The language is pompous, characteristic of prim and proper English men and women, with exaggerated proclamations of friendship and faithfulness. But then, the novel was written in 1897 – enough reason why every sentence written reeks of chivalry! Some of those are so cliched-ly chivalrous, that if it weren’t for the fact that the book is about vampires, it would seem outright funny. It’s set in the England of yore, where women were treated as delicate darlings in the truest sense of the phrase.

The way the author has painted the characters, leaves nothing to doubt. Making the movie must have been a relatively painless affair, thanks to the vivid details presented in the book. What I loved about the narration was the way the author kept the interest going, even though the concept of vampires and Dracula, in general, are very well known these days. The puncture wounds on the victims, the garlic used to keep the vampire away, escaping wolves and a zoophagus mentally-ill patient – we know what it’s all about, but still we can’t wait for the actual words to appear in the book! Now, that’s what I call a page-turner.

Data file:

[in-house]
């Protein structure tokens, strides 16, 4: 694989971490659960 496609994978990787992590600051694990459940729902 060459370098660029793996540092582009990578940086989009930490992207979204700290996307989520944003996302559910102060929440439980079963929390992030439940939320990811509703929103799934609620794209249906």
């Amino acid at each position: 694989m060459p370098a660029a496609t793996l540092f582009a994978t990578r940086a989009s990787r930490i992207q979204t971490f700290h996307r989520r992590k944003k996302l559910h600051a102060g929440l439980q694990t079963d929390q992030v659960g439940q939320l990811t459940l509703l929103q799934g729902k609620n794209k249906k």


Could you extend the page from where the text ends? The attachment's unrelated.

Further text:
What remains now is the on screen adaptation of the book. Something tells me I shouldn’t watch it alone. And maybe I should sleep with a couple of garlic cloves under my pillow!

An excerpt (from the back cover of the book) –

There he lay looking as if youth had been half renewed, for the white hair and moustache were changed to dark iron-grey; the cheeks were fuller, and the white skin seemed ruby red underneath; the mouth was redder than ever, for on the lips were gouts of fresh blood, which trickled from the corners of the mouth and ran over the chin and neck. Even the deep, burning eyes seemed set amongst swollen flesh, for the lids and pouches underneath were bloated. It seemed as if the whole awful creature were simply gorged with blood; he lay like a filthy leach, exhausted with his repletion.

If this cannot get you interested, I don’t know what will!

You can read the book online on Dracula’s page – apparently, the work is now in public domain in the US and other countries where copyrights expire for works published before 1923. (Whatever that’s supposed to mean!)